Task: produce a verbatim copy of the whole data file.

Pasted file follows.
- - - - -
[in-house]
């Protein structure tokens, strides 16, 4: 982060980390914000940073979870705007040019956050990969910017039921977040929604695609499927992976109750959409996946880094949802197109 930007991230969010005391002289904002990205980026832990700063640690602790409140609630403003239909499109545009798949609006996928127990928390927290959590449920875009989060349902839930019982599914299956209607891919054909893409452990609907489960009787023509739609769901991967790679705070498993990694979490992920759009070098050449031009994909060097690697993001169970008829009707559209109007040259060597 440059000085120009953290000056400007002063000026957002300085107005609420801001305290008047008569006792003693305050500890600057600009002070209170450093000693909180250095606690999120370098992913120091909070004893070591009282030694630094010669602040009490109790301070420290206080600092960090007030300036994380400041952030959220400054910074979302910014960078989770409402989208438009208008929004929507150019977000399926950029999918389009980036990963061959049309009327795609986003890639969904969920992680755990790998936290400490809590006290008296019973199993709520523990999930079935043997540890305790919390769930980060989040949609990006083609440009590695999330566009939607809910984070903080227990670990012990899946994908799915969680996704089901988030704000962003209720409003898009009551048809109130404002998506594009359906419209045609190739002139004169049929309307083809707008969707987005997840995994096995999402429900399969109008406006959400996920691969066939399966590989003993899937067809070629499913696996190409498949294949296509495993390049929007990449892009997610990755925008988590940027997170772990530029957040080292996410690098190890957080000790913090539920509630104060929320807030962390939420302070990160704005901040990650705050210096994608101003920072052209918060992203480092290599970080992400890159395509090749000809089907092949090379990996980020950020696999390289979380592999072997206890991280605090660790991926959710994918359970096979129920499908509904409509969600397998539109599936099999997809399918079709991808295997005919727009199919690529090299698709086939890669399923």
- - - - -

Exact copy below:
[in-house]
């Protein structure tokens, strides 16, 4: 982060980390914000940073979870705007040019956050990969910017039921977040929604695609499927992976109750959409996946880094949802197109 930007991230969010005391002289904002990205980026832990700063640690602790409140609630403003239909499109545009798949609006996928127990928390927290959590449920875009989060349902839930019982599914299956209607891919054909893409452990609907489960009787023509739609769901991967790679705070498993990694979490992920759009070098050449031009994909060097690697993001169970008829009707559209109007040259060597 440059000085120009953290000056400007002063000026957002300085107005609420801001305290008047008569006792003693305050500890600057600009002070209170450093000693909180250095606690999120370098992913120091909070004893070591009282030694630094010669602040009490109790301070420290206080600092960090007030300036994380400041952030959220400054910074979302910014960078989770409402989208438009208008929004929507150019977000399926950029999918389009980036990963061959049309009327795609986003890639969904969920992680755990790998936290400490809590006290008296019973199993709520523990999930079935043997540890305790919390769930980060989040949609990006083609440009590695999330566009939607809910984070903080227990670990012990899946994908799915969680996704089901988030704000962003209720409003898009009551048809109130404002998506594009359906419209045609190739002139004169049929309307083809707008969707987005997840995994096995999402429900399969109008406006959400996920691969066939399966590989003993899937067809070629499913696996190409498949294949296509495993390049929007990449892009997610990755925008988590940027997170772990530029957040080292996410690098190890957080000790913090539920509630104060929320807030962390939420302070990160704005901040990650705050210096994608101003920072052209918060992203480092290599970080992400890159395509090749000809089907092949090379990996980020950020696999390289979380592999072997206890991280605090660790991926959710994918359970096979129920499908509904409509969600397998539109599936099999997809399918079709991808295997005919727009199919690529090299698709086939890669399923």